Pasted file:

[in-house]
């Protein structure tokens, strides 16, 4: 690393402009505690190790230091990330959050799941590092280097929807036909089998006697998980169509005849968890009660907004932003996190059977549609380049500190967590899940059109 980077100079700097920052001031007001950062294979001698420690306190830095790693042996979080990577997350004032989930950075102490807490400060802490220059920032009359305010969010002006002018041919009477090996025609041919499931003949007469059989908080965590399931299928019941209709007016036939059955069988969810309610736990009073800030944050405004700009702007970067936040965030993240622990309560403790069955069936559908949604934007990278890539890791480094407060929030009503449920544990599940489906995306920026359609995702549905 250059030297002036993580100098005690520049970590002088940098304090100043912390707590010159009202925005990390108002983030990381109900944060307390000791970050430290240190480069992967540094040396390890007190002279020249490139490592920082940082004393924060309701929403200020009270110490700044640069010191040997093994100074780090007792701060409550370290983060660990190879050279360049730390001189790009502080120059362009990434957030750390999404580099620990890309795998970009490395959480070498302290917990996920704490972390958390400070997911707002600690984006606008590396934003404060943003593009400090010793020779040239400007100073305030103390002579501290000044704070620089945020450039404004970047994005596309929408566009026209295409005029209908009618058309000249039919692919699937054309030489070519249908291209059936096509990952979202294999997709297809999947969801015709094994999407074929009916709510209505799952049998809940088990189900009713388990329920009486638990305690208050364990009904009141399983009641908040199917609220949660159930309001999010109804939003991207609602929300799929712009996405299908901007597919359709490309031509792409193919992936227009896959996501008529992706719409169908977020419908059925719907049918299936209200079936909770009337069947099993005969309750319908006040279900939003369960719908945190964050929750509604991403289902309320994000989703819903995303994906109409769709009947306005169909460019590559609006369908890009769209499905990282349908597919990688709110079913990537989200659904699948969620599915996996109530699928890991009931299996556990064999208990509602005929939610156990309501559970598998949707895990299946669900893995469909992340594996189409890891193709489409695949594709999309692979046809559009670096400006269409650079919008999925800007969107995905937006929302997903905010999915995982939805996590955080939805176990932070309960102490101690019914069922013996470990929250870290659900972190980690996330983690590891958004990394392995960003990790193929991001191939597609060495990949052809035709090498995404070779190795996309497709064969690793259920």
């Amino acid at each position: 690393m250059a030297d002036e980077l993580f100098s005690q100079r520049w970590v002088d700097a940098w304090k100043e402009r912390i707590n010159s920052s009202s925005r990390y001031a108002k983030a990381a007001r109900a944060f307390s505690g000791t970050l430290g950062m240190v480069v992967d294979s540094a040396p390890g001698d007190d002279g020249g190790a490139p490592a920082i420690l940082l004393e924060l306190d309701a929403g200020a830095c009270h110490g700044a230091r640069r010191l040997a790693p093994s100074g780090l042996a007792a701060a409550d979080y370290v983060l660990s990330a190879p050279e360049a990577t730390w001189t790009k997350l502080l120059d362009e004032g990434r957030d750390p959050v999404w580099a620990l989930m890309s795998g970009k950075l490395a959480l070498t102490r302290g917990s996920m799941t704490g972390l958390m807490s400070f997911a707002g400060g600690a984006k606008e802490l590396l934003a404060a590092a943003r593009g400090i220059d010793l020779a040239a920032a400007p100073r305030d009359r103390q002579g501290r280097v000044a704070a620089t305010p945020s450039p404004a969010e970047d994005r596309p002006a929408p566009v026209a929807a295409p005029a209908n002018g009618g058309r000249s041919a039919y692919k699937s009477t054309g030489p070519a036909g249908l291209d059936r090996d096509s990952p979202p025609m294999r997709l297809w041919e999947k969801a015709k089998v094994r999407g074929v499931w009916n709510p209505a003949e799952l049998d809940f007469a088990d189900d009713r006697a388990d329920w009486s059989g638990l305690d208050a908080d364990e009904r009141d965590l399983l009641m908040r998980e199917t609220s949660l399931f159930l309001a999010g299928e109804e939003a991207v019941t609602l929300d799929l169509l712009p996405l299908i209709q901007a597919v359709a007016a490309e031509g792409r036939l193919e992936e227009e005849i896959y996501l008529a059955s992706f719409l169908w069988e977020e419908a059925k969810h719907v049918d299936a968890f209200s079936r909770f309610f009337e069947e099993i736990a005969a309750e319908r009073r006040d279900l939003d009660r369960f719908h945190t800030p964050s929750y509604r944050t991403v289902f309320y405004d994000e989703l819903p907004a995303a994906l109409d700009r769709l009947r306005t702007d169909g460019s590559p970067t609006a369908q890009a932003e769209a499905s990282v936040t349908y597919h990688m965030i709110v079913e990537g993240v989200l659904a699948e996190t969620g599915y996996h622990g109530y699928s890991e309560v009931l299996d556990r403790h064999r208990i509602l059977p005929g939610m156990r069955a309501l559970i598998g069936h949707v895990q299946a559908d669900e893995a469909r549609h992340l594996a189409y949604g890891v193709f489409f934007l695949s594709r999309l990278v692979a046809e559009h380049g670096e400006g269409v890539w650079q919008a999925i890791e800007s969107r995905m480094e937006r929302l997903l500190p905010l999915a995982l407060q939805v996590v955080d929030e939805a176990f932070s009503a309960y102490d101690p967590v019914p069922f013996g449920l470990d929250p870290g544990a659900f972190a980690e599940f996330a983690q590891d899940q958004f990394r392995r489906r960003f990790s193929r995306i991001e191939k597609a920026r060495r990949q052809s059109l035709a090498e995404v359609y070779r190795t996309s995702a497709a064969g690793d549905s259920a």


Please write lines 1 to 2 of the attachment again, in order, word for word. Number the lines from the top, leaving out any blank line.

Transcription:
[in-house]
């Protein structure tokens, strides 16, 4: 690393402009505690190790230091990330959050799941590092280097929807036909089998006697998980169509005849968890009660907004932003996190059977549609380049500190967590899940059109 980077100079700097920052001031007001950062294979001698420690306190830095790693042996979080990577997350004032989930950075102490807490400060802490220059920032009359305010969010002006002018041919009477090996025609041919499931003949007469059989908080965590399931299928019941209709007016036939059955069988969810309610736990009073800030944050405004700009702007970067936040965030993240622990309560403790069955069936559908949604934007990278890539890791480094407060929030009503449920544990599940489906995306920026359609995702549905 250059030297002036993580100098005690520049970590002088940098304090100043912390707590010159009202925005990390108002983030990381109900944060307390000791970050430290240190480069992967540094040396390890007190002279020249490139490592920082940082004393924060309701929403200020009270110490700044640069010191040997093994100074780090007792701060409550370290983060660990190879050279360049730390001189790009502080120059362009990434957030750390999404580099620990890309795998970009490395959480070498302290917990996920704490972390958390400070997911707002600690984006606008590396934003404060943003593009400090010793020779040239400007100073305030103390002579501290000044704070620089945020450039404004970047994005596309929408566009026209295409005029209908009618058309000249039919692919699937054309030489070519249908291209059936096509990952979202294999997709297809999947969801015709094994999407074929009916709510209505799952049998809940088990189900009713388990329920009486638990305690208050364990009904009141399983009641908040199917609220949660159930309001999010109804939003991207609602929300799929712009996405299908901007597919359709490309031509792409193919992936227009896959996501008529992706719409169908977020419908059925719907049918299936209200079936909770009337069947099993005969309750319908006040279900939003369960719908945190964050929750509604991403289902309320994000989703819903995303994906109409769709009947306005169909460019590559609006369908890009769209499905990282349908597919990688709110079913990537989200659904699948969620599915996996109530699928890991009931299996556990064999208990509602005929939610156990309501559970598998949707895990299946669900893995469909992340594996189409890891193709489409695949594709999309692979046809559009670096400006269409650079919008999925800007969107995905937006929302997903905010999915995982939805996590955080939805176990932070309960102490101690019914069922013996470990929250870290659900972190980690996330983690590891958004990394392995960003990790193929991001191939597609060495990949052809035709090498995404070779190795996309497709064969690793259920």